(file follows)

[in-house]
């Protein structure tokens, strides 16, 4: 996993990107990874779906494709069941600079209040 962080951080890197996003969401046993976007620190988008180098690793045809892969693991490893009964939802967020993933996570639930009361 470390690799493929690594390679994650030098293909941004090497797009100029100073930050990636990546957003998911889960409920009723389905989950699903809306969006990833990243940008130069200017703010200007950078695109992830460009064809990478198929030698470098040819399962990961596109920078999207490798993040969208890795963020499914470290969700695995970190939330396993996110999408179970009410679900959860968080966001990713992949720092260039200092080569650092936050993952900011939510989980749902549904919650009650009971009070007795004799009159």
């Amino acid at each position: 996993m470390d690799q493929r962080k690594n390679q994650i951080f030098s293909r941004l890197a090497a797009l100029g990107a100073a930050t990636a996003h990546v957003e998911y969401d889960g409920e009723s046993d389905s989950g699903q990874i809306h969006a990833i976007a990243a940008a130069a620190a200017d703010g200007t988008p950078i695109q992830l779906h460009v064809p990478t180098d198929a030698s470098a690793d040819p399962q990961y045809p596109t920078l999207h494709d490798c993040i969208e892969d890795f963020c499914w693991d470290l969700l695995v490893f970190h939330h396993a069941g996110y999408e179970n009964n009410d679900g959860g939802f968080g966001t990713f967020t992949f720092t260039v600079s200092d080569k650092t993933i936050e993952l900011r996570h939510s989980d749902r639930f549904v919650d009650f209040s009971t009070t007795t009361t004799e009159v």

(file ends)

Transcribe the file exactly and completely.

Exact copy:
[in-house]
């Protein structure tokens, strides 16, 4: 996993990107990874779906494709069941600079209040 962080951080890197996003969401046993976007620190988008180098690793045809892969693991490893009964939802967020993933996570639930009361 470390690799493929690594390679994650030098293909941004090497797009100029100073930050990636990546957003998911889960409920009723389905989950699903809306969006990833990243940008130069200017703010200007950078695109992830460009064809990478198929030698470098040819399962990961596109920078999207490798993040969208890795963020499914470290969700695995970190939330396993996110999408179970009410679900959860968080966001990713992949720092260039200092080569650092936050993952900011939510989980749902549904919650009650009971009070007795004799009159």
């Amino acid at each position: 996993m470390d690799q493929r962080k690594n390679q994650i951080f030098s293909r941004l890197a090497a797009l100029g990107a100073a930050t990636a996003h990546v957003e998911y969401d889960g409920e009723s046993d389905s989950g699903q990874i809306h969006a990833i976007a990243a940008a130069a620190a200017d703010g200007t988008p950078i695109q992830l779906h460009v064809p990478t180098d198929a030698s470098a690793d040819p399962q990961y045809p596109t920078l999207h494709d490798c993040i969208e892969d890795f963020c499914w693991d470290l969700l695995v490893f970190h939330h396993a069941g996110y999408e179970n009964n009410d679900g959860g939802f968080g966001t990713f967020t992949f720092t260039v600079s200092d080569k650092t993933i936050e993952l900011r996570h939510s989980d749902r639930f549904v919650d009650f209040s009971t009070t007795t009361t004799e009159v």